History

The early years

A view of the estate taken from the scaffolding. © The National Trust

A view of the estate taken from the scaffolding.

The heart of the estate was built up before the Norman conquest and enlarged by the Felbrigg family. The name 'Felbrigg' is a relic of the Danish invasions. 'Fiolbrygga' is ancient Scandinavian for a plank bridge. When the Normans made their domesday survey in 1086 the village was amongst the many possessions of the Bigod family and had presumably been so since the ejection of the two freemen of Harold's brother Gyrth.

Felbrigg Church © Robert Truman

Felbrigg Church

The Felbrigg name

The earliest record of a family taking Felbrigg as its name comes from the late 11th century when Ailward de Felbrigg and his kinsmen were joined by marriage to the Bigods. In the church is a monumental brass, unusually depicting two lords of the manor and their wives. The first Sir Simon de Felbrigg is thought to have died in 1351 and is shown with his wife Alice de Thorp. Next to them, in armour, is their son Roger and his wife Elizabeth, daughter of Lord Scales.

The rise and demise

Wisteria at Felbrigg © NTPL

Wisteria at Felbrigg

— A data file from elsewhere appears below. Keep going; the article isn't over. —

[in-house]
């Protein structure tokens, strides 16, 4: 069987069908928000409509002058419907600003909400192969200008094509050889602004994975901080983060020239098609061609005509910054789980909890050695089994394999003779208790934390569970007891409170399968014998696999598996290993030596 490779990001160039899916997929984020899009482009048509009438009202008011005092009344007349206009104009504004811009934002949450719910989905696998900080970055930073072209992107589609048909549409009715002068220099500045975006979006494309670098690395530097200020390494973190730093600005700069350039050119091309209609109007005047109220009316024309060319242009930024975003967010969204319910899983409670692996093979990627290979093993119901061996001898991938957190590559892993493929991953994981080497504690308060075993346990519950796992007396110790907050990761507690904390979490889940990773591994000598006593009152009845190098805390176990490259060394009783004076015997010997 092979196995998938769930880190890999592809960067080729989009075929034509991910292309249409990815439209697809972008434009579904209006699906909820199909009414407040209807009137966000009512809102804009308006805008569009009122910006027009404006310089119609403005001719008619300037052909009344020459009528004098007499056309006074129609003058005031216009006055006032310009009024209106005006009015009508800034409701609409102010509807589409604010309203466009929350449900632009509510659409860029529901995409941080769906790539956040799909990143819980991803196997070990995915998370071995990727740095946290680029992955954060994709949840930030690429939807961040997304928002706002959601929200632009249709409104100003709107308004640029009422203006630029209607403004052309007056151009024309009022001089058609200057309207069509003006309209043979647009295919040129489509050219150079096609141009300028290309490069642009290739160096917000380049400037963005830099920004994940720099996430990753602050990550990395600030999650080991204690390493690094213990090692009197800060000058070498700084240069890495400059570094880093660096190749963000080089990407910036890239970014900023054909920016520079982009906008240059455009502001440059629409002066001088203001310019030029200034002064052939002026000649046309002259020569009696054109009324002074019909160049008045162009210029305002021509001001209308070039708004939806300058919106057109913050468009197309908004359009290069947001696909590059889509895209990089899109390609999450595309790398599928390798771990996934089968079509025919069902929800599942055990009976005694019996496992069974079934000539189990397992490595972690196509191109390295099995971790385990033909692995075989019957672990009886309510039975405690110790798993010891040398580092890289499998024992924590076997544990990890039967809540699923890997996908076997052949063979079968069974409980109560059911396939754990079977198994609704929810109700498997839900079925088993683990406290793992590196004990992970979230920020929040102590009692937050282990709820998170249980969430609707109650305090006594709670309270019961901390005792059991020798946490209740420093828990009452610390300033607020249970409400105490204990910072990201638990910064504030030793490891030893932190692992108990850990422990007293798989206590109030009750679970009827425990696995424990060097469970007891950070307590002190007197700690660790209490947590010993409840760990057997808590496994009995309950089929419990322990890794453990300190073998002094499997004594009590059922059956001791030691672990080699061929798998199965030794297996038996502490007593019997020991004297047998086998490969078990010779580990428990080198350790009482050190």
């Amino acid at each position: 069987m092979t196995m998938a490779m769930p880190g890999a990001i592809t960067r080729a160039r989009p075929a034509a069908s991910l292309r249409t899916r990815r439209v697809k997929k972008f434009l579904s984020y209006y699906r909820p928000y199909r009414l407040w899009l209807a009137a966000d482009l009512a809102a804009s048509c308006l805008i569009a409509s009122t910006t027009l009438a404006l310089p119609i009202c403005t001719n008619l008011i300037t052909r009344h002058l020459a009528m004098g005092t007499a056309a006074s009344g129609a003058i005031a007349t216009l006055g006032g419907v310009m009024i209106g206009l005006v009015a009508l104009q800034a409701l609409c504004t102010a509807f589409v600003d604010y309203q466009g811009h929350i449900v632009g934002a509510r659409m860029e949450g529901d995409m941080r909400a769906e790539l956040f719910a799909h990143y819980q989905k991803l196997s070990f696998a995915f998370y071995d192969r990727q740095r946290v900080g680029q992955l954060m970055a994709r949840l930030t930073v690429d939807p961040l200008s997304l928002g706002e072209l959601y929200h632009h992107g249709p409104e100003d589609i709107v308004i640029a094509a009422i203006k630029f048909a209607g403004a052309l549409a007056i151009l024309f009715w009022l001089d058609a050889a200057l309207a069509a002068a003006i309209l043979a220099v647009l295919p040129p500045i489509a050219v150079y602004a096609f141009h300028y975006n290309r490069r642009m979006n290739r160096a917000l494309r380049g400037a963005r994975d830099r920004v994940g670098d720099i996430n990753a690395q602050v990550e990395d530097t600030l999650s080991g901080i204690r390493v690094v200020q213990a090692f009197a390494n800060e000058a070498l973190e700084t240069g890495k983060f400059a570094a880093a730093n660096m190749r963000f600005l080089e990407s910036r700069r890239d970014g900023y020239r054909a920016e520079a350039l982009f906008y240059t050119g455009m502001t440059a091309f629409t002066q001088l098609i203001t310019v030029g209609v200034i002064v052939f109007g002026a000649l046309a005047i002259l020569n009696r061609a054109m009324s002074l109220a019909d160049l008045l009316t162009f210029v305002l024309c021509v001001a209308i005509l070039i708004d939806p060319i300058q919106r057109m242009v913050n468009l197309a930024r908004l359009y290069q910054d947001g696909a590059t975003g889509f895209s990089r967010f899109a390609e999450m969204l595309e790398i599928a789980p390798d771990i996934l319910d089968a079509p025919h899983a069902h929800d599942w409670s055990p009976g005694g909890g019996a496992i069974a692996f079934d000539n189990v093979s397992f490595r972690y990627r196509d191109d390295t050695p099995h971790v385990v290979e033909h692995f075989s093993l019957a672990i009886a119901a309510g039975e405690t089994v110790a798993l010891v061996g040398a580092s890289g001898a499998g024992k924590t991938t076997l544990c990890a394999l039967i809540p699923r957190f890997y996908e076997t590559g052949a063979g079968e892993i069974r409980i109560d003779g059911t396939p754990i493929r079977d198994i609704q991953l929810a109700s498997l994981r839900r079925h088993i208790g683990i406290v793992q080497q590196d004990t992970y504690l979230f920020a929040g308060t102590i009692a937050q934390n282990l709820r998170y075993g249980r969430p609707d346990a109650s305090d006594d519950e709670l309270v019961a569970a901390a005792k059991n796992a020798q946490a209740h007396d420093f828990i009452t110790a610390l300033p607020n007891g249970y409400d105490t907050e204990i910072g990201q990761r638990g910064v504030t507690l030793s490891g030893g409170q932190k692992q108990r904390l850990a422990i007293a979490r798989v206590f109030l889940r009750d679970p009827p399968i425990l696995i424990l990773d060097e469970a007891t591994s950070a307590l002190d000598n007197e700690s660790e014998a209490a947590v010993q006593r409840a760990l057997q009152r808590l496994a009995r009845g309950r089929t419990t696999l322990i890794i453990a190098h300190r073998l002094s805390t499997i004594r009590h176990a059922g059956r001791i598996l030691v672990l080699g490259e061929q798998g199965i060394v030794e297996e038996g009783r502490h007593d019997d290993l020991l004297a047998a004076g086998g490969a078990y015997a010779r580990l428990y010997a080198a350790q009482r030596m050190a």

By 1394 Roger's son Simon had found a place at the court of Richard II and was described as a 'King's Knight'. A year later he was made royal standard bearer with an annual payment of £100, and other perquisites followed, notably the keeperships of certain royal castles including the old Bigod stronghold of Framlingham in Suffolk. He was made a Knight of the Garter in 1397 and so entered the most exclusive of the orders of chivalry. That he married Margaret, daughter of the Duke of Teschen and maid of honour to Richard II's first Queen, Anne of Bohemia, showed the regard in which he was held by the royal household. The Lancastrian coup of 1399 spelt disaster for Sir Simon who was deprived of the lucrative keeperships and offices by the new King Henry IV. His last ceremonial duty was escorting Richard's second queen, Isabel, into exile in 1400. When Sir Simon died in December 1442 he was buried with his second wife in the choir of the Norwich Blackfriar's church. His will provided for masses to be said for the soul of 'Richard, lately king of England' and instructed that Felbrigg be sold.

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